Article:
Seraing - A Place to Be-Come project
Last October, a delegation composed by three members of the APTBC project management team, two city officials from Seraing and the UIA expert spent three days in Turin and met the people who coordinate, manage and design different public spaces all over the city, where communities can come together, co-produce the commons, share and empower themselves. In this article we explore how this encounter has enriched and inspired the APTBC team.

The A Place to Be-Come project, as it was mentioned in a previous article, is implementing a co-design process with local stakeholders to open a community hub in the central neighbourhood of Seraing. The building that will accommodate the centre was once an ancient maison du peuple, a social and cultural venue built by a socialist cooperative at the beginning of the last century. Enhancing citizens’ participation in the improvement of their neighbourhood and paving the way for their empowerment is one of the main goals of the project, which biggest challenge is to foster social cohesion while improving the urban environment.

During the second year of the implementation process, which was hindered by the pandemic and the resulting limitations in social contacts and exchanges, the management team capitalised on the slowdown of activities and started looking for experiences and case studies in Belgium and Europe from which to get inspiration and knowledge.

On 20th October 2020, Hub Créatif and Liège Creative, two platforms designed for encouraging the debate among different stakeholders and disseminating innovative ideas, organised with Arebs 1] a conference on “Tiers lieux, espaces de tous les possibles par et pour les Sérésiens?”,[2] with the aim to discuss the opportunity and the implications of developing a third place[3] in Seraing, on the basis of similar experiences. If the concept of third place is still blurred and evolving, the debate allowed to explore the conditions on which a space where citizens can build relationships, develop new ideas, be empowered and co-create services, can emerge in Seraing. Three main challenges were identified: first, the importance of defining a strategy to assure the inclusiveness and accessibility of the place, including through its aesthetics. Second, establishing the active role of citizens in the implementation of the new space, its programme and mission. And third, creating a strong partnership between public actors, private actors and citizens, with a medium-long term sustainability in mind.

Internal debates on how best to tailor a community centre around local characteristics, needs and constraints continued during the first phase[4] of the collaborative process for the design of one of two community centres, the Maison du Peuple. Some issues of method and the need to foresee the main risks associated with this kind of process persuaded the management team that further investigation was necessary and some inspiration could be found in similar projects, in particular projects with a focus on how to promote civic engagement, create places where people can meet and share and facilitate access to services. Turin was immediately considered as particularly interesting as a case study and destination for a field visit, for two reasons. First, the city of Turin promoted and implemented the UIA funded project Co-City, which aimed to foster citizens’ participation in taking care of public spaces through agreements called “pacts of collaboration”. This project could be investigated to learn about how the relations between citizens and the municipality were weaved on the one side and how the cooperation among different public services and departments was boosted. Second, Turin has a long history of community hubs which were born independently of one another and have been able to develop over time a unique model of functioning with regard to both their territory and public authority. It is this model that could be explored but also different systems of governance, their specificities and relevance in relation to Seraing’s scenario.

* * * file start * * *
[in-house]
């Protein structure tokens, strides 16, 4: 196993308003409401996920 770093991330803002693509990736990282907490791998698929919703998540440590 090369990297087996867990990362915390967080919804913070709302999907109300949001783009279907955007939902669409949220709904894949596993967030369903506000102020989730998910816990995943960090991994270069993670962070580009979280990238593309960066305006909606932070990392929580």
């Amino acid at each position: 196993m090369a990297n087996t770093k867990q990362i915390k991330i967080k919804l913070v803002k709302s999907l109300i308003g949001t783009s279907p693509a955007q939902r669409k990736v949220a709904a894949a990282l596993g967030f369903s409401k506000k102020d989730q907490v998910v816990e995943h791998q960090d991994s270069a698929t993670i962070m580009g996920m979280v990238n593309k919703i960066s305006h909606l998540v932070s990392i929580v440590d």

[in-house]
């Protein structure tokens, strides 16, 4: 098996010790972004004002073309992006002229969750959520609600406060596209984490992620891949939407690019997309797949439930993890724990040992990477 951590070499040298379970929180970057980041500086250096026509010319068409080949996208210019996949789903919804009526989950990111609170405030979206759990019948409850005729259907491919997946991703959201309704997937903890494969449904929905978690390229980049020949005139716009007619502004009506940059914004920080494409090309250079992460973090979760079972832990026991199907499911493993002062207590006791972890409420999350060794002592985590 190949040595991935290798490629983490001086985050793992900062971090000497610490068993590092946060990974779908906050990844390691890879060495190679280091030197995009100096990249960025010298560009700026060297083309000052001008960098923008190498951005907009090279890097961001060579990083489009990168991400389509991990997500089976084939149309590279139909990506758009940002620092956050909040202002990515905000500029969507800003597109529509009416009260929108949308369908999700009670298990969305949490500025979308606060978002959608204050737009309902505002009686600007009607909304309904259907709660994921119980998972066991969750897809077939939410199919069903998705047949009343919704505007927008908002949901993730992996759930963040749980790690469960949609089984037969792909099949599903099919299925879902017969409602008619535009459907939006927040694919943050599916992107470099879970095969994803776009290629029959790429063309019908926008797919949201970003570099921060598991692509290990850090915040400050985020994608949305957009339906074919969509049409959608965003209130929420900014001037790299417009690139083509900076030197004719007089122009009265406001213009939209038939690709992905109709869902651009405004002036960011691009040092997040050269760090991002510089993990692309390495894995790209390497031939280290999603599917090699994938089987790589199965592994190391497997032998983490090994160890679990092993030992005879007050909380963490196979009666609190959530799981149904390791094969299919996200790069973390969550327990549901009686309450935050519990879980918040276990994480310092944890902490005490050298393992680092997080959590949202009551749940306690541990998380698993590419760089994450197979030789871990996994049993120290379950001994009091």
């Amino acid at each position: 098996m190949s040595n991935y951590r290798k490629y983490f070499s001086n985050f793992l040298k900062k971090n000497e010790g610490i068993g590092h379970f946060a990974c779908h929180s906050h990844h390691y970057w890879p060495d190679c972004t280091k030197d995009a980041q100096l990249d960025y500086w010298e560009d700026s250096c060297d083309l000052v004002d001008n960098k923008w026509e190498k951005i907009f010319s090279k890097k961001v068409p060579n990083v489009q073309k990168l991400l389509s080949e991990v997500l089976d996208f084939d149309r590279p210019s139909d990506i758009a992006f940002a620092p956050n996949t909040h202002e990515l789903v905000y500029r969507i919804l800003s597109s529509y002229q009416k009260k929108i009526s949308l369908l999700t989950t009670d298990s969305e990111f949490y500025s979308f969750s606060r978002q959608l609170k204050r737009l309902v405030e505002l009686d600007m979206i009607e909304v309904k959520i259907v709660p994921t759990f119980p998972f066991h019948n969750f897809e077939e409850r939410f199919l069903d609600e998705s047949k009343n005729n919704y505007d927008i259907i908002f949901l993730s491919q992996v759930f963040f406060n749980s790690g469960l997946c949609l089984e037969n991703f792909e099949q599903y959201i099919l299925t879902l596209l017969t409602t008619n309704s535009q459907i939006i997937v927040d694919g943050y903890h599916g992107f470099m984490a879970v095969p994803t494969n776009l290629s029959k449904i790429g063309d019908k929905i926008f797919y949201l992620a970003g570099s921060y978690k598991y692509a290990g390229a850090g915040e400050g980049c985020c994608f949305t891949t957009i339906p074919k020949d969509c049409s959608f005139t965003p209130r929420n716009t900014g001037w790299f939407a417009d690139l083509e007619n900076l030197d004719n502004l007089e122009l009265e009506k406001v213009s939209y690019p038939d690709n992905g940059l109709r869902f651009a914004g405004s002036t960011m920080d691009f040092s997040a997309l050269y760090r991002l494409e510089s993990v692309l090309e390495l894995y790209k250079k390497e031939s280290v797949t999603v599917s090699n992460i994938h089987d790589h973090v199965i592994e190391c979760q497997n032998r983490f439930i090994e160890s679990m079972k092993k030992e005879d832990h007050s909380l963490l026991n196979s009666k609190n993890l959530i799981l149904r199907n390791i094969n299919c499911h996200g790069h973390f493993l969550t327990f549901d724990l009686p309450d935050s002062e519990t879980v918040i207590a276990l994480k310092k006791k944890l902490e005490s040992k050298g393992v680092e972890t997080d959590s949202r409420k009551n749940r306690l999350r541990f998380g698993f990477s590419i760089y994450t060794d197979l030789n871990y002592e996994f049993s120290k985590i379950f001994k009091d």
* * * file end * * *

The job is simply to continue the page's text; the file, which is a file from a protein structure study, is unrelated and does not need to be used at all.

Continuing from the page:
Gadgets from Co-City
Learning from the Co-City project © Arebs

[1] Arebs is the municipal agency for the economic development of the Seresian area and is in charge of the APTBC project on behalf of the city of Seraing.

[2] “Third places, spaces of all possibilities (created) by and for every citizen in Seraing?”

[3] The notion of third place is difficult to define theoretically, because its applications have gone further than its original meaning. Today, a third place is a space that is collectively created, where people can meet, share and produce ideas and projects. It is a space of co-production and social connection.

[4] The first phase of the collective process, meant to fix the main objectives of the community centre, lasted from March to July 2021.